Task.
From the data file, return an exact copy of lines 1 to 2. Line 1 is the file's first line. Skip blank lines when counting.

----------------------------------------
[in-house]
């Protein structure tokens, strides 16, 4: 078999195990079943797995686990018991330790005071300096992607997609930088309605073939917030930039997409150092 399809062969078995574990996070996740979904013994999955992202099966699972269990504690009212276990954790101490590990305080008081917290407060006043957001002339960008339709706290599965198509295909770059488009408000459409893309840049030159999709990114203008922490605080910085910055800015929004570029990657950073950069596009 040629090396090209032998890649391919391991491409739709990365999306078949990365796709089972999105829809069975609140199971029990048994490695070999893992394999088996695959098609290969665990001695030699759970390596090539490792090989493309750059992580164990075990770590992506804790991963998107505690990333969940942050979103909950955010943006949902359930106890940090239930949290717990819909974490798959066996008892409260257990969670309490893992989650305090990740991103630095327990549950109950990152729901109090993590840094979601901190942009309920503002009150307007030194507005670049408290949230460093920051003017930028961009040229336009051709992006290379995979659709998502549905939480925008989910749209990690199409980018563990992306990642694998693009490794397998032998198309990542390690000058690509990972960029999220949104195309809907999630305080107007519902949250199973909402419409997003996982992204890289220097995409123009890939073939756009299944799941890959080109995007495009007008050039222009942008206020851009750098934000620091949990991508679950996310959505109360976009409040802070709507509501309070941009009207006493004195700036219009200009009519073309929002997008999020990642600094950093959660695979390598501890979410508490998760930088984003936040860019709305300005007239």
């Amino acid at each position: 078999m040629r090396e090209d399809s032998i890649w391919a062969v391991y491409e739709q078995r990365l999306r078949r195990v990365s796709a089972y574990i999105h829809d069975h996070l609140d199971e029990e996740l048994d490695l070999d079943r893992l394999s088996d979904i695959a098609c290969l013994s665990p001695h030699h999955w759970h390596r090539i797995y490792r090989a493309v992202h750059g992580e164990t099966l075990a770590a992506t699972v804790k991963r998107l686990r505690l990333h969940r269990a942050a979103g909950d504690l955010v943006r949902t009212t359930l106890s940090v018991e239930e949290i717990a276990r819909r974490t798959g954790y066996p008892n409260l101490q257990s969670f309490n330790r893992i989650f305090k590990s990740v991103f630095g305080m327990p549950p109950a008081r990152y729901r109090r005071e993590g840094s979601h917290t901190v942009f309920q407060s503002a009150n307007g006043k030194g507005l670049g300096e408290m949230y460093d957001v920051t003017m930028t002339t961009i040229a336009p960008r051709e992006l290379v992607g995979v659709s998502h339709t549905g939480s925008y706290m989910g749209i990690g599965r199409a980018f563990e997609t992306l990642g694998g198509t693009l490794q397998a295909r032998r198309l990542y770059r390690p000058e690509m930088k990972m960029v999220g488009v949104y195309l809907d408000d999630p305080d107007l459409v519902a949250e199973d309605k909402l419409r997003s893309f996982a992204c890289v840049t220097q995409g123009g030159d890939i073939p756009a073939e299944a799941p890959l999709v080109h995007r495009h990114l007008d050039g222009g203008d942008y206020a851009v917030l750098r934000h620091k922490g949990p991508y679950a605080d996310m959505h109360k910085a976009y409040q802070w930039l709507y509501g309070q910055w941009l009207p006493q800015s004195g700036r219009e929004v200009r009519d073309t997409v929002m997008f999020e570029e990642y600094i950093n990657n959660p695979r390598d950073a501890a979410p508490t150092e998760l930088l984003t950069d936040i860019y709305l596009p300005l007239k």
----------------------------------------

[in-house]
């Protein structure tokens, strides 16, 4: 078999195990079943797995686990018991330790005071300096992607997609930088309605073939917030930039997409150092 399809062969078995574990996070996740979904013994999955992202099966699972269990504690009212276990954790101490590990305080008081917290407060006043957001002339960008339709706290599965198509295909770059488009408000459409893309840049030159999709990114203008922490605080910085910055800015929004570029990657950073950069596009 040629090396090209032998890649391919391991491409739709990365999306078949990365796709089972999105829809069975609140199971029990048994490695070999893992394999088996695959098609290969665990001695030699759970390596090539490792090989493309750059992580164990075990770590992506804790991963998107505690990333969940942050979103909950955010943006949902359930106890940090239930949290717990819909974490798959066996008892409260257990969670309490893992989650305090990740991103630095327990549950109950990152729901109090993590840094979601901190942009309920503002009150307007030194507005670049408290949230460093920051003017930028961009040229336009051709992006290379995979659709998502549905939480925008989910749209990690199409980018563990992306990642694998693009490794397998032998198309990542390690000058690509990972960029999220949104195309809907999630305080107007519902949250199973909402419409997003996982992204890289220097995409123009890939073939756009299944799941890959080109995007495009007008050039222009942008206020851009750098934000620091949990991508679950996310959505109360976009409040802070709507509501309070941009009207006493004195700036219009200009009519073309929002997008999020990642600094950093959660695979390598501890979410508490998760930088984003936040860019709305300005007239």